Before she dies my grandma becomes a girl
visiting all the great rivers & all the great mountains
& all the great animals before the fire.
By the Indus, in a basket on a bed of water,
her baby eyes see indigo- carpels are already open,
delayed dehiscence docks her envy, sickle-shaped fruits
touch the yet unseen blue of the leaves.
She opens her eyes after the Nile floods
her never-mascara eyes, then she closes them
again, the roundness of the hill lose degrees,
mastabas grow where she walks, as she does.
A clan of wild grasses, six feet tall-
She brushes aside a brittle seed-head,
the hulls of which clung to the grains.
She chooses the big grains with ritual-cap hulls.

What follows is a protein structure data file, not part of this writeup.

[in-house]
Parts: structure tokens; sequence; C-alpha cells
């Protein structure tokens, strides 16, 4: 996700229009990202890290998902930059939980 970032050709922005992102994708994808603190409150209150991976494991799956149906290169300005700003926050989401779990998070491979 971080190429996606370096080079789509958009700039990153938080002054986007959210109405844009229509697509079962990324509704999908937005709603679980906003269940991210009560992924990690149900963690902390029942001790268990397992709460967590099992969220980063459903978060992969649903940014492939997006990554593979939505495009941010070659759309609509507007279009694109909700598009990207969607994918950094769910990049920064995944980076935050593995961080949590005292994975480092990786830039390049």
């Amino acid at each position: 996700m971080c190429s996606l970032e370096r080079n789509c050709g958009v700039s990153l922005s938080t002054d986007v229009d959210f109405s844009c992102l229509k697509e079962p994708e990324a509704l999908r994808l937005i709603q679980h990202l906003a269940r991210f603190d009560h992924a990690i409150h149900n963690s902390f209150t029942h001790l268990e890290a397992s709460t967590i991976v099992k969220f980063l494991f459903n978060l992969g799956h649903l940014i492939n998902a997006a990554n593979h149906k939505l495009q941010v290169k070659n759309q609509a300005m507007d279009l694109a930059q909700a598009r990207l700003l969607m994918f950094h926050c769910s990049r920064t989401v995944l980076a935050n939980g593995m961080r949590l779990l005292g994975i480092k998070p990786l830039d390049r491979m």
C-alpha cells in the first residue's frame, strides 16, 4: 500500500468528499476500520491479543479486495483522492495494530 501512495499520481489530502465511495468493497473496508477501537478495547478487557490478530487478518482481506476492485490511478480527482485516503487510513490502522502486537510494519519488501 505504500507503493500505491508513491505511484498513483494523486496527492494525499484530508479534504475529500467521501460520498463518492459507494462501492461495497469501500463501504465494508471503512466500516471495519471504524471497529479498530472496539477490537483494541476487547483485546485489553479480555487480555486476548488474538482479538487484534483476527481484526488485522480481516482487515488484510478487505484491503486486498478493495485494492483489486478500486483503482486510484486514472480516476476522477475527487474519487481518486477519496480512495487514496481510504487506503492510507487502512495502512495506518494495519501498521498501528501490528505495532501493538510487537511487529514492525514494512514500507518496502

She must have dropped them, something must
have run over it, rain must have touched it just so,
like indigo does not pollute the deepest fibers-
the twisted turned wrung threads of cloth
that covers her in the hospital ward.
Poems start & end before they started,
collapsing into wicks of a new year candle
that burns with resolved air, propelling
January chariots towards the next bed-
just as many mourning moths,
just as many memories dying
with a crackle, a roused finger left untouched,
limp in a decomposing waiting, on a mattress
filled with water, preventing even bedsores
that gods of those points of light
make space in the sky for.
About the Poet
Ajay Kumar is a student and writer based in Chennai, India whose recent work has appeared in Rattle, Praxis and The Bangalore Review among others.